Winter 2020 Tour
Winter 2020 Tour
This event is 21 and over.
$35.00 – General Admission
$125.00 – 4-Day General Admission
*plus applicable service fees
Tickets available at The Independent box office (628 Divisadero, SF) with no service charge.
All doors & show times subject to change.
Add this event to your calendar:
“I feel like I’m in a totally new band right now,” says Dr. Dog guitarist/singer Scott McMicken. It’s a bold declaration considering he’s been co-fronting the beloved indie outfit for a decade-and-a-half, but it cuts straight to the heart of the intense and transformative experience behind the group’s brilliant new album, ‘Critical Equation.’ The most infectious and adventurous collection Dr. Dog has laid to tape yet, the record was born from a journey of doubt and discovery, a heavy, sometimes painful reckoning that ultimately brought the band closer together with more strength and clarity than ever before. Call it an existential awakening, call it a dark night of the soul, whatever it was, it fueled one of the most fertile creative periods in the group’s history and forced them to confront that timeless question: what do we really want?
The path to ‘Critical Equation’ was an unusual one for the Philadelphia five-piece (McMicken, Leaman, guitarist Frank McElroy, keyboardist Zach Miller, and drummer Eric Slick), and it stretches all the way back to 2014, when the band completed work on an album titled ‘Abandoned Mansion.’ Instead of releasing the record the following year as planned, they temporarily shelved it in favor of an opportunity to partner with the celebrated Pig Iron Theatre Company on a reimagining of ‘The Psychedelic Swamp,’ a long lost McMicken-Leaman collaboration that actually predated Dr. Dog’s debut album. The resulting theatrical/concert performance premiered at the Philly Fringe Festival, and the accompanying LP earned rave reviews, with NPR hailing it as “a concept album that wanders and sprawls to absorbing effect” and Under The Radar swooning for its “unmistakably sublime harmonies.” Despite representing something of a Rosetta Stone for Dr. Dog, the album also marked a major departure, with elaborate production and experimental arrangements that broke from the simpler, more emotionally direct studio sound they’d been gravitating towards over the years. Rather than the start of a new chapter, ‘The Psychedelic Swamp’ seemed to symbolize the closing of a circle, which made it an ideal catalyst for some serious soul searching.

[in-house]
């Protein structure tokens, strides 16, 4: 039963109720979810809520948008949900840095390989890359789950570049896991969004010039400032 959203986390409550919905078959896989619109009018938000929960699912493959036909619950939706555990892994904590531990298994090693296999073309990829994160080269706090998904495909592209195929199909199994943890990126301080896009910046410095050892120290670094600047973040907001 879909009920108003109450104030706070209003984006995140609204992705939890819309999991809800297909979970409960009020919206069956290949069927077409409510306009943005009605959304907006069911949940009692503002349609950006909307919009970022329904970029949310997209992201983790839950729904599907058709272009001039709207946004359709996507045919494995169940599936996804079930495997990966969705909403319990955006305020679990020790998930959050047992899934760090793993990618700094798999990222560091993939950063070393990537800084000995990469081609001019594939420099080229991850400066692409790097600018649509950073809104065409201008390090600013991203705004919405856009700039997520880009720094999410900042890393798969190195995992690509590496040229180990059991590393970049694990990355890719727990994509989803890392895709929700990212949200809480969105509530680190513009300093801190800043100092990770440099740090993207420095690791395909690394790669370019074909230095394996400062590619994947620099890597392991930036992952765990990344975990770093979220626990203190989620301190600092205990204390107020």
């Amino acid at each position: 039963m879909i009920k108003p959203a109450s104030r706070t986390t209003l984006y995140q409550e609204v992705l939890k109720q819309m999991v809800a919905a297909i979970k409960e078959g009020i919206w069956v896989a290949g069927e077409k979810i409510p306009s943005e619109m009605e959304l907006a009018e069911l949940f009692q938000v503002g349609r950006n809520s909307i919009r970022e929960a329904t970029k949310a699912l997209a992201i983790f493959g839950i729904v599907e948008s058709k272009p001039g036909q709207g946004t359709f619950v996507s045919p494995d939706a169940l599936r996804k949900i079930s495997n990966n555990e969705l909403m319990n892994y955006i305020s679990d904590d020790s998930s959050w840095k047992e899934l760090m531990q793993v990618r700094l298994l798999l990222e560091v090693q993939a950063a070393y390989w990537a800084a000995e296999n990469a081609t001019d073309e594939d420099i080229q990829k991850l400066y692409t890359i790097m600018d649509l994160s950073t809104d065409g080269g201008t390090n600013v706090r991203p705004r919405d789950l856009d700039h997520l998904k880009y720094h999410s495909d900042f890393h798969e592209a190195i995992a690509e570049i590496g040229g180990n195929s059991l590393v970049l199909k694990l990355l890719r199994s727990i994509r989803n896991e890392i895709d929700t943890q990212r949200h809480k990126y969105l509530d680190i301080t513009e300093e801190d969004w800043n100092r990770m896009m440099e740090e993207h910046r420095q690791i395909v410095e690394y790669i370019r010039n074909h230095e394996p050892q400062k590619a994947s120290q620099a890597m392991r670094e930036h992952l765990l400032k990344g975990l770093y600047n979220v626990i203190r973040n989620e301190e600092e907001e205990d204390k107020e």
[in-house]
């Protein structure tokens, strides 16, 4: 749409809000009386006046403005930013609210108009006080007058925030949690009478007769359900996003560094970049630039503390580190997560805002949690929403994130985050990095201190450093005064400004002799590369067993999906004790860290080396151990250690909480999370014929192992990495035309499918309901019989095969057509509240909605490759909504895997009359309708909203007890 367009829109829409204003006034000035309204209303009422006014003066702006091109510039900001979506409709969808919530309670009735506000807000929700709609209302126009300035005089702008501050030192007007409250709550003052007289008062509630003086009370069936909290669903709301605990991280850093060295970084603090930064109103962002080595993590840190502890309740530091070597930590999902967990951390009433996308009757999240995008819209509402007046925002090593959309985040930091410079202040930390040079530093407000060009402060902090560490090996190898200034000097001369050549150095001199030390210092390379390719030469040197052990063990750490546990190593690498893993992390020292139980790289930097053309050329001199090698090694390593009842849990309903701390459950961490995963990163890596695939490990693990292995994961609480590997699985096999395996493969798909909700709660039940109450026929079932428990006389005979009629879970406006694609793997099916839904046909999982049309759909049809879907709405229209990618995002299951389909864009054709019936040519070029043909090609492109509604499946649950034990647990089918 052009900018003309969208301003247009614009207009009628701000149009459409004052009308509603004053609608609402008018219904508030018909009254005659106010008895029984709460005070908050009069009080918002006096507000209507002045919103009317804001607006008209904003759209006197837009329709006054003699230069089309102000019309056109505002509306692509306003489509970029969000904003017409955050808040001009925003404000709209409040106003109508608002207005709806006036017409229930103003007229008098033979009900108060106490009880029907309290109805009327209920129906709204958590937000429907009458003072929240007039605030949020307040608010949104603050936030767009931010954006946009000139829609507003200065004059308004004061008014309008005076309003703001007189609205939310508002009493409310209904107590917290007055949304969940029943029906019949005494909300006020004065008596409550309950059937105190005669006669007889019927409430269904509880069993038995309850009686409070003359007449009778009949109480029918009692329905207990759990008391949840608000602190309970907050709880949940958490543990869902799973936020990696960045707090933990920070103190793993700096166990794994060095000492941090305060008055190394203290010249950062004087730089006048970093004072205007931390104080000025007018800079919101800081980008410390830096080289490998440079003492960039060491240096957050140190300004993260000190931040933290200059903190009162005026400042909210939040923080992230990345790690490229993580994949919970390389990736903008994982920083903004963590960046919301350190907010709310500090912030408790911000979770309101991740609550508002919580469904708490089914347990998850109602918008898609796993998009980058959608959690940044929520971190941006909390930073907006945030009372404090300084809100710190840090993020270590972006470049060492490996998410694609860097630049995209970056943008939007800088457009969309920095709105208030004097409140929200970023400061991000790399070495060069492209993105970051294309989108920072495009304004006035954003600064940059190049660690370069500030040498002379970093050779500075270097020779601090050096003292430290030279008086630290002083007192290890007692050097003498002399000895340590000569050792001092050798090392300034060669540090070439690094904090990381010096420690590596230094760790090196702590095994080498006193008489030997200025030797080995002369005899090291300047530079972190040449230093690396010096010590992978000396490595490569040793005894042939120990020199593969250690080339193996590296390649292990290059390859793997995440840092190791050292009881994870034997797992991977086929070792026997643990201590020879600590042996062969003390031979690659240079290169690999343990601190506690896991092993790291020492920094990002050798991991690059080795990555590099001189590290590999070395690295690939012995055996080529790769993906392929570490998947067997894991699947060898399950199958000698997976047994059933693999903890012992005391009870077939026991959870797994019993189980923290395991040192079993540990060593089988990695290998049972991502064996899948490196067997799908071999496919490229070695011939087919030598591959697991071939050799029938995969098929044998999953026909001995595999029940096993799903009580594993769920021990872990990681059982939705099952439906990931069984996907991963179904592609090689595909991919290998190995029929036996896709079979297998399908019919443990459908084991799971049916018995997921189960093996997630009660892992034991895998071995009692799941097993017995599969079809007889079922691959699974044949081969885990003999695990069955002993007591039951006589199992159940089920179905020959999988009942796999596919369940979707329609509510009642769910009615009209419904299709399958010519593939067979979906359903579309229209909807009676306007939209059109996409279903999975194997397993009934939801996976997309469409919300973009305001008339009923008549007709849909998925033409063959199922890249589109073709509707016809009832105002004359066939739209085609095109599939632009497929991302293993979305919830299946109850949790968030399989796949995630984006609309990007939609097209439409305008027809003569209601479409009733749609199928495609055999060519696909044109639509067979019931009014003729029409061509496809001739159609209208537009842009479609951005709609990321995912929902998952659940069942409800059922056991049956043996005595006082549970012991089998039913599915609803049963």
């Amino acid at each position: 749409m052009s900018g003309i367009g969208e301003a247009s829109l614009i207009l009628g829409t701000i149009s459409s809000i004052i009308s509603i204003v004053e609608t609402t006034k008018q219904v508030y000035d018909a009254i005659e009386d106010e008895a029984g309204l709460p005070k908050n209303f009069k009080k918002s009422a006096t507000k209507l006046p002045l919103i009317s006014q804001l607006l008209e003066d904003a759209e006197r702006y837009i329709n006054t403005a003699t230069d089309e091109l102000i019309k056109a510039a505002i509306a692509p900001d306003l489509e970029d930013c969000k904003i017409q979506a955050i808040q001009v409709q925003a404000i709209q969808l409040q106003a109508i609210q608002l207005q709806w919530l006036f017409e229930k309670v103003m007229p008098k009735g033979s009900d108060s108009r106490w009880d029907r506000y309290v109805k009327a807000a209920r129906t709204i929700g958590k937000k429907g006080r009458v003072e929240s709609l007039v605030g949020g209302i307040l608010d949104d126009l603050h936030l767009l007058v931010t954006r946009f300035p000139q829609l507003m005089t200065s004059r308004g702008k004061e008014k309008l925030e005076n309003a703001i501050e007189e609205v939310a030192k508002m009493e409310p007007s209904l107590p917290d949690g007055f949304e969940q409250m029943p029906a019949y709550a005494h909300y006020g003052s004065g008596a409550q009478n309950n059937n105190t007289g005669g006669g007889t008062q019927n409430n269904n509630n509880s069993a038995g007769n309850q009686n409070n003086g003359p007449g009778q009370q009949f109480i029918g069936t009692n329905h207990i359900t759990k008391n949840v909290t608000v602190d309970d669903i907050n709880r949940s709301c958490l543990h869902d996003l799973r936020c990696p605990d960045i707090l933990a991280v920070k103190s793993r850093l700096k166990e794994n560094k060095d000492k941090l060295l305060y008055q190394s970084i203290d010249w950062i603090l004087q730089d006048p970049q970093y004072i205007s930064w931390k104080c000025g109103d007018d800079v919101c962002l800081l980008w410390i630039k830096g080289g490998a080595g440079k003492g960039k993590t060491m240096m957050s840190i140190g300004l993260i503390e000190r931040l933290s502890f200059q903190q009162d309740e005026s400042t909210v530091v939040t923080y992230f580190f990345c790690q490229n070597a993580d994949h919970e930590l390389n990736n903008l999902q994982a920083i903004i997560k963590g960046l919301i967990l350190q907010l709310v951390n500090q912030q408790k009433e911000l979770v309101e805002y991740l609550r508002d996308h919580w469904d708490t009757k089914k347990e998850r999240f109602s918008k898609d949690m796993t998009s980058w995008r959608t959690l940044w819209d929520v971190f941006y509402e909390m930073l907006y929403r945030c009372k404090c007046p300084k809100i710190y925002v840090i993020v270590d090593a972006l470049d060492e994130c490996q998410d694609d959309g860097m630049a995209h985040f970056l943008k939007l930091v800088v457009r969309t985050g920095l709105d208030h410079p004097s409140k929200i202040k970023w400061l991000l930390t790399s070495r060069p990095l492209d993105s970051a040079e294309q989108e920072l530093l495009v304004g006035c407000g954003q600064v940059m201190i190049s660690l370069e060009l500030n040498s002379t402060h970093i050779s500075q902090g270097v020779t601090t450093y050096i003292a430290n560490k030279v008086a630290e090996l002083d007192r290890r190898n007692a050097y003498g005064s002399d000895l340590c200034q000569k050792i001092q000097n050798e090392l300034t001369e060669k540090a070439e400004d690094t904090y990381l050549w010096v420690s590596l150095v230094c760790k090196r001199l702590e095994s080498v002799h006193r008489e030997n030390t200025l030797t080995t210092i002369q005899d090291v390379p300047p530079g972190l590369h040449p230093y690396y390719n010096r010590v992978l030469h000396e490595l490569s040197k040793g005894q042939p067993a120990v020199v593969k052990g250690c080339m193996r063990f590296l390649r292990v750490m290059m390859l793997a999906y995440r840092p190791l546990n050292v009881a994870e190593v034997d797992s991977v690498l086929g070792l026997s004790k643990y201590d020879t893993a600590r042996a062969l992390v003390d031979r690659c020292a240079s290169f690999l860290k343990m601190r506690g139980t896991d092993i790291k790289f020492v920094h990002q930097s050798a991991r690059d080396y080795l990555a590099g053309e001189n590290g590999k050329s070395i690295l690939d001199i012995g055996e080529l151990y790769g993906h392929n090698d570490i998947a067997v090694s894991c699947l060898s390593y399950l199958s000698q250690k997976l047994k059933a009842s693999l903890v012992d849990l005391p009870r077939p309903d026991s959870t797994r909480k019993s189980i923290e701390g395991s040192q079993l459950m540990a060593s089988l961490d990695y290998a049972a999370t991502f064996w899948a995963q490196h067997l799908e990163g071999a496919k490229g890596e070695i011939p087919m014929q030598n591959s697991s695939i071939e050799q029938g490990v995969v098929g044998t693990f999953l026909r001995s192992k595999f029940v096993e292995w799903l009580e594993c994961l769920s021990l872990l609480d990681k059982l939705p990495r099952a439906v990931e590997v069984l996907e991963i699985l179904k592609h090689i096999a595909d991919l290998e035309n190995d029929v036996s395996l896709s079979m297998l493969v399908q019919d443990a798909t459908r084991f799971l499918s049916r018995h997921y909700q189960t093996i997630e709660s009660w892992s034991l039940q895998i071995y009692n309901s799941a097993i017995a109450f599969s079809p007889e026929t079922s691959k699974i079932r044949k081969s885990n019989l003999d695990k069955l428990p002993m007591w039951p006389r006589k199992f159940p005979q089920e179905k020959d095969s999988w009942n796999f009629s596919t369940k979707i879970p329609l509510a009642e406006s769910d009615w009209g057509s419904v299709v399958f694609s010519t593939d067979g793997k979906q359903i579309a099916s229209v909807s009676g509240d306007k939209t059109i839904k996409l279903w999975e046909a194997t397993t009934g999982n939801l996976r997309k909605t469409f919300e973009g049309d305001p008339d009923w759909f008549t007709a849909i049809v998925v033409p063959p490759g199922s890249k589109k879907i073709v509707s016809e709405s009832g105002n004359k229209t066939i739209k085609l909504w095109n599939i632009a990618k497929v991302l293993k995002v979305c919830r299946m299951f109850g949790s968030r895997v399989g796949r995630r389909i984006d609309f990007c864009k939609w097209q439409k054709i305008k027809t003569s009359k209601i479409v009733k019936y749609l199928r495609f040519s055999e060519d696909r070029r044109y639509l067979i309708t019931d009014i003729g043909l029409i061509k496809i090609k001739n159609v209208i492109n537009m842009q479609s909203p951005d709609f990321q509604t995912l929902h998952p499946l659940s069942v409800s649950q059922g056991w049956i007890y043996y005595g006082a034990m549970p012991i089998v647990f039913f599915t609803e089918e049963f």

Some bandmembers used the break to grow their families, others to explore different artistic avenues. McMicken and Leaman each penned a mountain of songs on their own, inspired by the liberty of writing without expectation or responsibility. When the band finally reunited to begin work on ‘Critical Equation,’ they did so with fresh perspective. The distance had ironically brought them closer together, helping them learn to communicate in more honest and open ways. As they worked through the challenges and growing pains inherent in rewiring the foundation of any relationship, they found themselves more excited and inspired than ever before.
“One of the big conclusions we came to was that we’ve got to blow this whole scene open,” explains Leaman. “We needed somebody to be the boss, somebody to be in charge of us in the studio. It’s not the way we’ve ever worked before, but we really trusted Gus.”